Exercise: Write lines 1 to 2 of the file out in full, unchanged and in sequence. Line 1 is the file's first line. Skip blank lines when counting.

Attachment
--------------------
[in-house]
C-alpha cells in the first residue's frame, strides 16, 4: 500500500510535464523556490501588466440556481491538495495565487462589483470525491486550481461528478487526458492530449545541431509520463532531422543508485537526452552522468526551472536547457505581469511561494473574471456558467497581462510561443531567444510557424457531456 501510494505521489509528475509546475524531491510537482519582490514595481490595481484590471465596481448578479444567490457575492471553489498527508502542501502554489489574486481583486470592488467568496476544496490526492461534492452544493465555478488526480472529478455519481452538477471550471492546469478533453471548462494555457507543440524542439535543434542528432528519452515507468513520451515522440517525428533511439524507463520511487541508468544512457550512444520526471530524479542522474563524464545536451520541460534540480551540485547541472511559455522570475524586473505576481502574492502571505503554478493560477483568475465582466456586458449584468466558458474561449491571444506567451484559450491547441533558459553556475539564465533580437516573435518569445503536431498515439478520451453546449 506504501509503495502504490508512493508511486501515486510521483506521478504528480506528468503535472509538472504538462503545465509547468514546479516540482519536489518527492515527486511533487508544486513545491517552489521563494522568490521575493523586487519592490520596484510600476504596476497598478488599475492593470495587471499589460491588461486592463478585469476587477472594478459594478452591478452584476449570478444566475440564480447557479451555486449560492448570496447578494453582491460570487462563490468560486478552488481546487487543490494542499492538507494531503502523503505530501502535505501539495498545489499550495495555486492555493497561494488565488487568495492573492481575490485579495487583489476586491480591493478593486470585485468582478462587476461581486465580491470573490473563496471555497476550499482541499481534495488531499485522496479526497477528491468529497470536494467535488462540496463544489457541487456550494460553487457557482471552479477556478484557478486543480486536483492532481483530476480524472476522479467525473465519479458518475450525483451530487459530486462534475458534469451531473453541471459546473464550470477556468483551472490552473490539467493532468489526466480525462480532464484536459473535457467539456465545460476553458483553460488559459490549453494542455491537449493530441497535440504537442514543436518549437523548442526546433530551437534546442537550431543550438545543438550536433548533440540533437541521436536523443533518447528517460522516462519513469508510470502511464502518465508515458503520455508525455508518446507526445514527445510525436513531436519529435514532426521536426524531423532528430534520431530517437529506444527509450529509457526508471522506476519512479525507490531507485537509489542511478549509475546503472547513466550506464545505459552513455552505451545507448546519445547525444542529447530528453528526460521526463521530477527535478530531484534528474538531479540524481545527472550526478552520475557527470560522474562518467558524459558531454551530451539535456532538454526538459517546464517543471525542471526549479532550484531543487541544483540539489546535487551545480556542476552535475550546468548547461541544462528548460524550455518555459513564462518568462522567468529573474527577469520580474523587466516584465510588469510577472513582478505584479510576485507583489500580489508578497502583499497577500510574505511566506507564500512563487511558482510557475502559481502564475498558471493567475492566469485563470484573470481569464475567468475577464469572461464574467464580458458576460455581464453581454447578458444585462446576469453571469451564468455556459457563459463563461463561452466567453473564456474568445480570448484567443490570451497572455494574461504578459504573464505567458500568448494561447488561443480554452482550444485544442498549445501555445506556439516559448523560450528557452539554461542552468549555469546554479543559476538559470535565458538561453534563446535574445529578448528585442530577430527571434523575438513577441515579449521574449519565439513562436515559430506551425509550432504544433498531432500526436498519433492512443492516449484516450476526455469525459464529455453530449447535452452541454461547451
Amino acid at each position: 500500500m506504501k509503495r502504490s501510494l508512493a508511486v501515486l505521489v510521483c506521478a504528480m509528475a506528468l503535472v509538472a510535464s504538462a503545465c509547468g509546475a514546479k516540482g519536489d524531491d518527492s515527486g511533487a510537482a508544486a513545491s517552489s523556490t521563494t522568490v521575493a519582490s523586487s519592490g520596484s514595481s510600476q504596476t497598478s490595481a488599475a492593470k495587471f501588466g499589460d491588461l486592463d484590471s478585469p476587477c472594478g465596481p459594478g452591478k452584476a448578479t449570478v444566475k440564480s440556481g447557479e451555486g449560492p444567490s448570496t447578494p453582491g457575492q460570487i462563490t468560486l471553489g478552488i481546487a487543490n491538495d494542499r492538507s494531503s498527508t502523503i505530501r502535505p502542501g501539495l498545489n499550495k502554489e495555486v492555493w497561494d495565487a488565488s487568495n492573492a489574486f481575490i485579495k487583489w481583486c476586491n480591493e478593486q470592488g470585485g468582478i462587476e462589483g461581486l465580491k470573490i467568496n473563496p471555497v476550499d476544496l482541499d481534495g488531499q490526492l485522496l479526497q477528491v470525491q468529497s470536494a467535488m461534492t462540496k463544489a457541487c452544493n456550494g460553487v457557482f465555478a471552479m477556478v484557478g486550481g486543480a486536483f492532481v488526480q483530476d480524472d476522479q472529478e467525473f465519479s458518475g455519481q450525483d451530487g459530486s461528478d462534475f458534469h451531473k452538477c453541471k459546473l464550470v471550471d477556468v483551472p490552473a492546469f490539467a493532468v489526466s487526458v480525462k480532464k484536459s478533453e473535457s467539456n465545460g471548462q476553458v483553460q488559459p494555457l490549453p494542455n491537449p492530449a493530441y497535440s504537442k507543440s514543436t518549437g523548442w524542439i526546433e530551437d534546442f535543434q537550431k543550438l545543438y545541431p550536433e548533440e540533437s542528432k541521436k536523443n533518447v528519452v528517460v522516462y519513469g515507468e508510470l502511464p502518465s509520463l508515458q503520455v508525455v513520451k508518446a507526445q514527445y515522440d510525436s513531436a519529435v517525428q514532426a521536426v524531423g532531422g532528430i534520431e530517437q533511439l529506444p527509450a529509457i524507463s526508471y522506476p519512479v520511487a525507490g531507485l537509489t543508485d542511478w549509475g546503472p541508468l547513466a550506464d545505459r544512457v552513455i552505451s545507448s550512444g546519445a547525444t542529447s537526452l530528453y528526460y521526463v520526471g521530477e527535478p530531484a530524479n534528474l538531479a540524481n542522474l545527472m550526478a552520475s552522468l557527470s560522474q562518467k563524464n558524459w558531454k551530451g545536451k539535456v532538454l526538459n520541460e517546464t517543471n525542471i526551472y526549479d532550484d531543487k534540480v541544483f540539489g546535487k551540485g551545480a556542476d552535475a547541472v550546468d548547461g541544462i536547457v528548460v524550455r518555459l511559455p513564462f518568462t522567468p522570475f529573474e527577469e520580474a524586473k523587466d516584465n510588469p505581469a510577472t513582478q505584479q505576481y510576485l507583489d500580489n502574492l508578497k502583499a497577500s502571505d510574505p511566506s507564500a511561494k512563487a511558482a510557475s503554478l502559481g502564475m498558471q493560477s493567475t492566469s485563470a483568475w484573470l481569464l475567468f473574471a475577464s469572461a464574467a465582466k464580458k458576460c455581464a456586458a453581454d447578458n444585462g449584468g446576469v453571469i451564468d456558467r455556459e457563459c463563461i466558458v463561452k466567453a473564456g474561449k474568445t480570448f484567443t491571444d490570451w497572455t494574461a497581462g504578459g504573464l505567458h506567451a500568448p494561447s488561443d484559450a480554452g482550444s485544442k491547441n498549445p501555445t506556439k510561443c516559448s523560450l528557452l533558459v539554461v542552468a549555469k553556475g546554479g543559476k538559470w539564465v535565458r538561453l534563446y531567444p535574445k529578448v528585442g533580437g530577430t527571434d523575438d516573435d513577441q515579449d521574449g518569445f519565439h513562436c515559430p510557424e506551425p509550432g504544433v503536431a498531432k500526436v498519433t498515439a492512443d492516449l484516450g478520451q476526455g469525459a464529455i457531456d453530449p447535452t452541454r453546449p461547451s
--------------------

[in-house]
C-alpha cells in the first residue's frame, strides 16, 4: 500500500510535464523556490501588466440556481491538495495565487462589483470525491486550481461528478487526458492530449545541431509520463532531422543508485537526452552522468526551472536547457505581469511561494473574471456558467497581462510561443531567444510557424457531456 501510494505521489509528475509546475524531491510537482519582490514595481490595481484590471465596481448578479444567490457575492471553489498527508502542501502554489489574486481583486470592488467568496476544496490526492461534492452544493465555478488526480472529478455519481452538477471550471492546469478533453471548462494555457507543440524542439535543434542528432528519452515507468513520451515522440517525428533511439524507463520511487541508468544512457550512444520526471530524479542522474563524464545536451520541460534540480551540485547541472511559455522570475524586473505576481502574492502571505503554478493560477483568475465582466456586458449584468466558458474561449491571444506567451484559450491547441533558459553556475539564465533580437516573435518569445503536431498515439478520451453546449 506504501509503495502504490508512493508511486501515486510521483506521478504528480506528468503535472509538472504538462503545465509547468514546479516540482519536489518527492515527486511533487508544486513545491517552489521563494522568490521575493523586487519592490520596484510600476504596476497598478488599475492593470495587471499589460491588461486592463478585469476587477472594478459594478452591478452584476449570478444566475440564480447557479451555486449560492448570496447578494453582491460570487462563490468560486478552488481546487487543490494542499492538507494531503502523503505530501502535505501539495498545489499550495495555486492555493497561494488565488487568495492573492481575490485579495487583489476586491480591493478593486470585485468582478462587476461581486465580491470573490473563496471555497476550499482541499481534495488531499485522496479526497477528491468529497470536494467535488462540496463544489457541487456550494460553487457557482471552479477556478484557478486543480486536483492532481483530476480524472476522479467525473465519479458518475450525483451530487459530486462534475458534469451531473453541471459546473464550470477556468483551472490552473490539467493532468489526466480525462480532464484536459473535457467539456465545460476553458483553460488559459490549453494542455491537449493530441497535440504537442514543436518549437523548442526546433530551437534546442537550431543550438545543438550536433548533440540533437541521436536523443533518447528517460522516462519513469508510470502511464502518465508515458503520455508525455508518446507526445514527445510525436513531436519529435514532426521536426524531423532528430534520431530517437529506444527509450529509457526508471522506476519512479525507490531507485537509489542511478549509475546503472547513466550506464545505459552513455552505451545507448546519445547525444542529447530528453528526460521526463521530477527535478530531484534528474538531479540524481545527472550526478552520475557527470560522474562518467558524459558531454551530451539535456532538454526538459517546464517543471525542471526549479532550484531543487541544483540539489546535487551545480556542476552535475550546468548547461541544462528548460524550455518555459513564462518568462522567468529573474527577469520580474523587466516584465510588469510577472513582478505584479510576485507583489500580489508578497502583499497577500510574505511566506507564500512563487511558482510557475502559481502564475498558471493567475492566469485563470484573470481569464475567468475577464469572461464574467464580458458576460455581464453581454447578458444585462446576469453571469451564468455556459457563459463563461463561452466567453473564456474568445480570448484567443490570451497572455494574461504578459504573464505567458500568448494561447488561443480554452482550444485544442498549445501555445506556439516559448523560450528557452539554461542552468549555469546554479543559476538559470535565458538561453534563446535574445529578448528585442530577430527571434523575438513577441515579449521574449519565439513562436515559430506551425509550432504544433498531432500526436498519433492512443492516449484516450476526455469525459464529455453530449447535452452541454461547451